There are 2 types of requests for working from home. 1) a request made under the Statutory Right to Request Flexible Working; and 2) a more general request perhaps under a workplace policy (if there is one) or because of personal circumstances/preferences.

If the request was a statutory request then the employer must give careful consideration of it and there are limited grounds on which a request can be denied. There is also a right to appeal the outcome. More generally though, employers do not necessarily have to consider the request unless they have an internal policy so are not breaching any laws or doing anything wrong by immediately saying no.

The reasons given for rejecting a request to work from home have often been in relation to it not being possible to set the employee up at home, concerns over IT capability, data protection, the ability to speak to the homeworker and trust in the homeworker being productive during the hours worked from home. Many of these reasons have been rigorously tested during the current pandemic where government advice has been that employees should work from home if they can. I am really interested to see how employers will be able to justify putting forward the types of reasons previously given when experience shows us that these have been successfully overcome during 2020.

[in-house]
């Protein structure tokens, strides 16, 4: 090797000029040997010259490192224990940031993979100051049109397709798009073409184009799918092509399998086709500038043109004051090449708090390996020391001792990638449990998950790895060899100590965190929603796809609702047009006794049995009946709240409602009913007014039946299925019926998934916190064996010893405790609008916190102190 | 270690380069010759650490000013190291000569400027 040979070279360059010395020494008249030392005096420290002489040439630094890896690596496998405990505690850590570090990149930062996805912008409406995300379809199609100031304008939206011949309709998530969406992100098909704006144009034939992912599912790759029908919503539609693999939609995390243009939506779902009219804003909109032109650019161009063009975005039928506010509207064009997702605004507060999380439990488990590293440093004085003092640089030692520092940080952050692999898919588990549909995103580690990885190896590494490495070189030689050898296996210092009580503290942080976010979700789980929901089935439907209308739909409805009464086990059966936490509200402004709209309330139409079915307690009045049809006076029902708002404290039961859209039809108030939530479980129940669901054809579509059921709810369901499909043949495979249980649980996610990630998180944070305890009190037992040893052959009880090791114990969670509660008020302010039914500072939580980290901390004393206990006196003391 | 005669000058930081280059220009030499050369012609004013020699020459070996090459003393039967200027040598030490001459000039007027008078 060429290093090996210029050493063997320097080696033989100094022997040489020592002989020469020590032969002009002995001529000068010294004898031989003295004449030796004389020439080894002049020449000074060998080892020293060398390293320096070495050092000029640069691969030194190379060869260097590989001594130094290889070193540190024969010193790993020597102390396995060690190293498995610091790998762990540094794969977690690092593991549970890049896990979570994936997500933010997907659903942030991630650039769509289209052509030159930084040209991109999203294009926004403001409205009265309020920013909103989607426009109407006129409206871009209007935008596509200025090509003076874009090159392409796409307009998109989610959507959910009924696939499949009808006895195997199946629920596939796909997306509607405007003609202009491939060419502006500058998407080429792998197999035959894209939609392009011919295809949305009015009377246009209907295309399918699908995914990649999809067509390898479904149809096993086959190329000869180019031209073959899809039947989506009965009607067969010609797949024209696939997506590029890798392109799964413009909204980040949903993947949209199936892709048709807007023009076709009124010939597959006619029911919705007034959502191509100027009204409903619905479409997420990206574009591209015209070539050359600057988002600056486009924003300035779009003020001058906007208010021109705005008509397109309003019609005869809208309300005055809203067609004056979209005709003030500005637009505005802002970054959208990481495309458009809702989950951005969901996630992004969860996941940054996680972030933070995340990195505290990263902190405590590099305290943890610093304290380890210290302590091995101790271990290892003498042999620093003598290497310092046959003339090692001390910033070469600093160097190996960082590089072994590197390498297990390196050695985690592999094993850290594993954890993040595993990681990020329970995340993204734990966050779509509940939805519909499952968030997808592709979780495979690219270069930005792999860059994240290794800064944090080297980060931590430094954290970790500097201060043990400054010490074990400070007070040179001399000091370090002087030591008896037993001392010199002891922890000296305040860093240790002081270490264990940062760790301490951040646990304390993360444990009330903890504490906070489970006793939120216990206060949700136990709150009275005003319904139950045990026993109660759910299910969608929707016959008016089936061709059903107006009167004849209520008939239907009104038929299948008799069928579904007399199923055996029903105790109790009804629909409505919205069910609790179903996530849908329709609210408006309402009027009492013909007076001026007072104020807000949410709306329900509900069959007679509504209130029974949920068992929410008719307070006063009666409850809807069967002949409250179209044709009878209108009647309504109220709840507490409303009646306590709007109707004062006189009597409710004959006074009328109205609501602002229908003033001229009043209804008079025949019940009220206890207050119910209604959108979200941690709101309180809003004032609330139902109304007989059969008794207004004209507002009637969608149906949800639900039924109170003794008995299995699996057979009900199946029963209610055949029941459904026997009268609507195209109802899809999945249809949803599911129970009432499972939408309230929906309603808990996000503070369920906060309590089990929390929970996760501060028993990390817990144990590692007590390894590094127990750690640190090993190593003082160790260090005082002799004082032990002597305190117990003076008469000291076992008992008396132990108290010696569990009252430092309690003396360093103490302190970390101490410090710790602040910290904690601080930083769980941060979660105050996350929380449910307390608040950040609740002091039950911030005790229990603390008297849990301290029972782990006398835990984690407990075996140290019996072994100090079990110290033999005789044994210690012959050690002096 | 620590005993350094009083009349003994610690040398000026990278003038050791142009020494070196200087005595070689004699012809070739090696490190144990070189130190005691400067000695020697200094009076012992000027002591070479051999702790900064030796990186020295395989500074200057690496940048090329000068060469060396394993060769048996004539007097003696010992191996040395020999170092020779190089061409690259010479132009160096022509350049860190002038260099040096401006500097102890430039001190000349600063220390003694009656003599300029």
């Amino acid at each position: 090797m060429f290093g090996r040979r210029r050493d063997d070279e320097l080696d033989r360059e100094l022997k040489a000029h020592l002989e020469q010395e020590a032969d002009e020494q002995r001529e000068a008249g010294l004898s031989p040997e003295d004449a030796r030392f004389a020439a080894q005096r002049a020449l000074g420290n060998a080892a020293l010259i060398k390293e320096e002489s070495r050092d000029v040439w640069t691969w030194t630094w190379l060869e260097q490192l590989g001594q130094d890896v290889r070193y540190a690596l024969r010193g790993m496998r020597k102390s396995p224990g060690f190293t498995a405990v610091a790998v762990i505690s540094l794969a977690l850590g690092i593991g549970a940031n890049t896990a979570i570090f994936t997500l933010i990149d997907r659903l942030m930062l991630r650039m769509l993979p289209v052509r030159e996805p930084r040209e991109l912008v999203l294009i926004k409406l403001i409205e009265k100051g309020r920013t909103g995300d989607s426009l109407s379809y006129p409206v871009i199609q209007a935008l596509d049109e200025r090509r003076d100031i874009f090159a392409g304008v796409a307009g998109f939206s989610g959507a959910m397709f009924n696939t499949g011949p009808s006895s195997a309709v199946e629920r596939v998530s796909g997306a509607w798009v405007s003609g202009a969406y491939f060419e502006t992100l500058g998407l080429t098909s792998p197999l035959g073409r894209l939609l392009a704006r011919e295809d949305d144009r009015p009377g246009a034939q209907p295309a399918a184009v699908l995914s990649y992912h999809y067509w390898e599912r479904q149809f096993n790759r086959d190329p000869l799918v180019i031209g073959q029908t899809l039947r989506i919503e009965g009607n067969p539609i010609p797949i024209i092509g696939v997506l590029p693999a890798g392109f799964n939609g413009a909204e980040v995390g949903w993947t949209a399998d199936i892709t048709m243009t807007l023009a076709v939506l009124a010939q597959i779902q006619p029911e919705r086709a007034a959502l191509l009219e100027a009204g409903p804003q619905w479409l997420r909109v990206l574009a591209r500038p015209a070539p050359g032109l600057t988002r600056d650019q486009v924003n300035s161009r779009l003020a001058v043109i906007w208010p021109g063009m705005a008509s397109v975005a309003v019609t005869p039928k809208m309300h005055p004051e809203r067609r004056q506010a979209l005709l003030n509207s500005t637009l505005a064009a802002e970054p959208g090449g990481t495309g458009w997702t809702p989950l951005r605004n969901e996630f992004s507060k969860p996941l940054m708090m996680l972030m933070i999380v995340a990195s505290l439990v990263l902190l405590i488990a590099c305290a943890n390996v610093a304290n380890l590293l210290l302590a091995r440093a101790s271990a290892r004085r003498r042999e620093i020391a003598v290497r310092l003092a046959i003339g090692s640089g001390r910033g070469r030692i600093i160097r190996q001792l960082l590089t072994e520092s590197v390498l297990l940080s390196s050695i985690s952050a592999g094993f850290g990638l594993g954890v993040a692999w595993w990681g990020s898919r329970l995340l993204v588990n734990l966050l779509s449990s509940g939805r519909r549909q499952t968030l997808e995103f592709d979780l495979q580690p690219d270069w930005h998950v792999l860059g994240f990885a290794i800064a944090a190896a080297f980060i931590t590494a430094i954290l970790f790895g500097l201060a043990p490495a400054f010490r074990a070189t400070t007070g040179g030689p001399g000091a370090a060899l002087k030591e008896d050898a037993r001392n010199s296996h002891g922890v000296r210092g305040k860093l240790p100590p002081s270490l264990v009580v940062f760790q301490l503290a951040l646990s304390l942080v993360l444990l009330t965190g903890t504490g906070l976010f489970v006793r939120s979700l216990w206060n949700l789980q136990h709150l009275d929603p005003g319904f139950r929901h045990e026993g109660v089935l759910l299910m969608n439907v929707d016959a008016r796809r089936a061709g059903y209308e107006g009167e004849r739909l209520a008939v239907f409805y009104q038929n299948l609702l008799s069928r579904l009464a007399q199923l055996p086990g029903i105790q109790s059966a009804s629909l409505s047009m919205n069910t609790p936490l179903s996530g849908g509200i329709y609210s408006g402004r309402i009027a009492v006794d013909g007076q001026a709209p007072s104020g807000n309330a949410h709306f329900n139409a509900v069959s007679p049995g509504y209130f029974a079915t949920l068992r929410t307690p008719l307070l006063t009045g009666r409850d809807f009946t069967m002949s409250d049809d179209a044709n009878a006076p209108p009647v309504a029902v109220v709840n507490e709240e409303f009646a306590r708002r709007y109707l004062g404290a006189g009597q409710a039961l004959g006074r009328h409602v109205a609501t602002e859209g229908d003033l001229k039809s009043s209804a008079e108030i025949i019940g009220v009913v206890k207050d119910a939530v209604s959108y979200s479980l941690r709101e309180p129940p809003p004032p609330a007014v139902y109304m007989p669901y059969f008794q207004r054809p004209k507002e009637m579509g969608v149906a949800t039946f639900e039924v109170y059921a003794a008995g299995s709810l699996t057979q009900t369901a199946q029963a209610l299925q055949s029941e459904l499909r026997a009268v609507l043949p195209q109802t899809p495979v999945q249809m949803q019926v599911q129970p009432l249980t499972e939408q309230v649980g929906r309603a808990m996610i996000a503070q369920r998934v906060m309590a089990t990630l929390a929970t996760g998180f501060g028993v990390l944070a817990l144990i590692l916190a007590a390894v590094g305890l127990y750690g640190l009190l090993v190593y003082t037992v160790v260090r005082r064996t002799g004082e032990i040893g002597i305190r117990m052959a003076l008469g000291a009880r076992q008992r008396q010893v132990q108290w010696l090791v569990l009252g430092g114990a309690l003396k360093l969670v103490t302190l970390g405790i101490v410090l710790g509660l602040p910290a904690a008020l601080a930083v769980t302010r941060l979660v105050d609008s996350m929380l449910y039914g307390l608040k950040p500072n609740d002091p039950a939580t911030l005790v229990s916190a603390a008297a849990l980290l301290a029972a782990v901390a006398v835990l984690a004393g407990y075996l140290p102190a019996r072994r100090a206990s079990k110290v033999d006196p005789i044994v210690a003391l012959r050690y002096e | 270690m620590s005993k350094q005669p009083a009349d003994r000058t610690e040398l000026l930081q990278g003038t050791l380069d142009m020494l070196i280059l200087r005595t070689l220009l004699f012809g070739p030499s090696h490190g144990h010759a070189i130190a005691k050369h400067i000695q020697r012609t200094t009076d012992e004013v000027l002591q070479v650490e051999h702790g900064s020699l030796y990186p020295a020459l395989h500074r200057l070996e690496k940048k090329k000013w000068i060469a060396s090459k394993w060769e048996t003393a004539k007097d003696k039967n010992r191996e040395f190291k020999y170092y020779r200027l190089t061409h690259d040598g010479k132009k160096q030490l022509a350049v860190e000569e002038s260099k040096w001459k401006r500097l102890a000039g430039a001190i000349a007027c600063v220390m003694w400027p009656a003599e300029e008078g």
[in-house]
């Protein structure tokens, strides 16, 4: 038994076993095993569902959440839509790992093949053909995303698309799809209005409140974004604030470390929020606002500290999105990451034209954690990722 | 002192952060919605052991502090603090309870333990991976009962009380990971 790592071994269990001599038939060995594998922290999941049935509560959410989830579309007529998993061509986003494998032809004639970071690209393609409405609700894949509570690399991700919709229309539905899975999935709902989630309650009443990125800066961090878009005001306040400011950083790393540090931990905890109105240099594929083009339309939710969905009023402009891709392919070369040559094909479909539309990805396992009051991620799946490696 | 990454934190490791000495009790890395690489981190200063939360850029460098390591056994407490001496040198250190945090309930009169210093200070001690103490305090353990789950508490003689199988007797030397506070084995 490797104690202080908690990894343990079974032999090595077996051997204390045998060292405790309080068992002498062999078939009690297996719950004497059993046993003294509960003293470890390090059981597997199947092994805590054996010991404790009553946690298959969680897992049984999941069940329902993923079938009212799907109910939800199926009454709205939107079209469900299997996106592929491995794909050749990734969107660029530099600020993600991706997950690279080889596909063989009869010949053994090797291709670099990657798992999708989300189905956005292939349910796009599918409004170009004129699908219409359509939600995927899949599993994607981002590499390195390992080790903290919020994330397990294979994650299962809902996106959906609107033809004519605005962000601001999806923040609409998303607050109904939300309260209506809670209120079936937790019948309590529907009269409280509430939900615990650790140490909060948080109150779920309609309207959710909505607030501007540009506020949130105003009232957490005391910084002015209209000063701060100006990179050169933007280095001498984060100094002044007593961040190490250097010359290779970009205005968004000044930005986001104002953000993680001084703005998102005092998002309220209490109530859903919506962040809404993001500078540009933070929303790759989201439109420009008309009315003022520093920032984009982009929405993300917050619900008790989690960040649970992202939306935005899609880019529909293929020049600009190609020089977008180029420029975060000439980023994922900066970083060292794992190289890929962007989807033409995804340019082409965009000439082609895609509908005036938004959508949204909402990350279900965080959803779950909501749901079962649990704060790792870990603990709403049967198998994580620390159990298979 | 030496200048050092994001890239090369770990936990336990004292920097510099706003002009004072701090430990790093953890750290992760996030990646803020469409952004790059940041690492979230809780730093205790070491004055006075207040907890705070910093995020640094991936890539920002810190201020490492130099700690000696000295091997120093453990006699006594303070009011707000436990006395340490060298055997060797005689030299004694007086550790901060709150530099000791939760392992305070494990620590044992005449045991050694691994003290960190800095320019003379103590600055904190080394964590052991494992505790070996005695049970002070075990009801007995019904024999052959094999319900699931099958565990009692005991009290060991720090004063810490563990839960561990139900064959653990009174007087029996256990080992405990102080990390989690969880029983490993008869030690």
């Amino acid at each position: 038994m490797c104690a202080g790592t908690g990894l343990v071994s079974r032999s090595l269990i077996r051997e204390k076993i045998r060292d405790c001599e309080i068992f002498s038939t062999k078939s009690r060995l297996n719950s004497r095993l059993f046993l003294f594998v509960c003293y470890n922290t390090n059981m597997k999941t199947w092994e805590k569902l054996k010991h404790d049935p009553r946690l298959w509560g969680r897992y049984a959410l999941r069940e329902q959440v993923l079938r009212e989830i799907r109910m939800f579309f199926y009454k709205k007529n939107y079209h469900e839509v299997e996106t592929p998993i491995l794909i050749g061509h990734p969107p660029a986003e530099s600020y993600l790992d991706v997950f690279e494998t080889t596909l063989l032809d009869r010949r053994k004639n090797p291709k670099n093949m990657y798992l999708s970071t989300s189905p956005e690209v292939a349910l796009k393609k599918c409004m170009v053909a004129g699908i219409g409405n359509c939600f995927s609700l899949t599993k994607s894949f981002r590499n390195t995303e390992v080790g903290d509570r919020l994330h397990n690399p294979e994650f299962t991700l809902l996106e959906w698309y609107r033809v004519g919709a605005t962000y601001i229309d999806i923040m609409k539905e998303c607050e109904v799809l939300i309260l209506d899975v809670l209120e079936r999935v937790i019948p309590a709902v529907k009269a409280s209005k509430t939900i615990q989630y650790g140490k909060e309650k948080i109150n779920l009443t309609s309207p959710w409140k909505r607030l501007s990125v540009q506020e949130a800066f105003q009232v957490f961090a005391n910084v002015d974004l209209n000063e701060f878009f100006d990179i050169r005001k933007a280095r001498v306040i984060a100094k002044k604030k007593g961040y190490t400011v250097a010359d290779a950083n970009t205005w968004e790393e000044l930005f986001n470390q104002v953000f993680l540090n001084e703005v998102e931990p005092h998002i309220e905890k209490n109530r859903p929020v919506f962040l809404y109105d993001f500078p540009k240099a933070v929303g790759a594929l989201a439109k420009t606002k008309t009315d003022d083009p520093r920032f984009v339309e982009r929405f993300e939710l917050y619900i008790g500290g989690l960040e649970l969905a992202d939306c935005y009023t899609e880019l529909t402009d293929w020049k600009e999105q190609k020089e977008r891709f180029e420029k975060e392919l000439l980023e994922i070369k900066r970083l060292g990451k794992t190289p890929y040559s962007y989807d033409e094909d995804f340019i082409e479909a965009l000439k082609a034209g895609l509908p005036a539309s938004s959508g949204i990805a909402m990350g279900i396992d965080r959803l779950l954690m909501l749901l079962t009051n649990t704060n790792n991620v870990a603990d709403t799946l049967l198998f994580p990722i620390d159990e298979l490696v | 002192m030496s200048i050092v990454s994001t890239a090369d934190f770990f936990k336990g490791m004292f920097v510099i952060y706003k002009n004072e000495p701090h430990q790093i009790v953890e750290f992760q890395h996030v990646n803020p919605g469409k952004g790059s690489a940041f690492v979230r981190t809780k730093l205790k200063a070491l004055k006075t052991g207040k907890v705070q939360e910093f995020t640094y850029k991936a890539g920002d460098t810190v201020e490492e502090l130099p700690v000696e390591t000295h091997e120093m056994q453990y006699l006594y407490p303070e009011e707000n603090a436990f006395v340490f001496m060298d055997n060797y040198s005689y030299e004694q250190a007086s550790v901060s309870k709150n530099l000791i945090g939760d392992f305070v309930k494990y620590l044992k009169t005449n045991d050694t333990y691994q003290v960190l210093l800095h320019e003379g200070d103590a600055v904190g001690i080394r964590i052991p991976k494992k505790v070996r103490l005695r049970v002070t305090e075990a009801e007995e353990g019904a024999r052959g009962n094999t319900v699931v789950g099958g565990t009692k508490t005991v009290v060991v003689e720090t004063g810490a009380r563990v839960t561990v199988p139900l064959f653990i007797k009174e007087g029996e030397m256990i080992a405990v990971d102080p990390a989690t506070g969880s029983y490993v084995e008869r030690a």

ONS reports that the percentage of people working from home in June jumped to 41% (Source: Opinions and Lifestyle Survey (COVID-19 module), 18 to 21 June). It has intrigued me to find out what the current attitude is towards homeworking now that more businesses have been forced into adopting this as a new norm. To find out, I carried out some research of my own this month and was quite excited to analyse the results.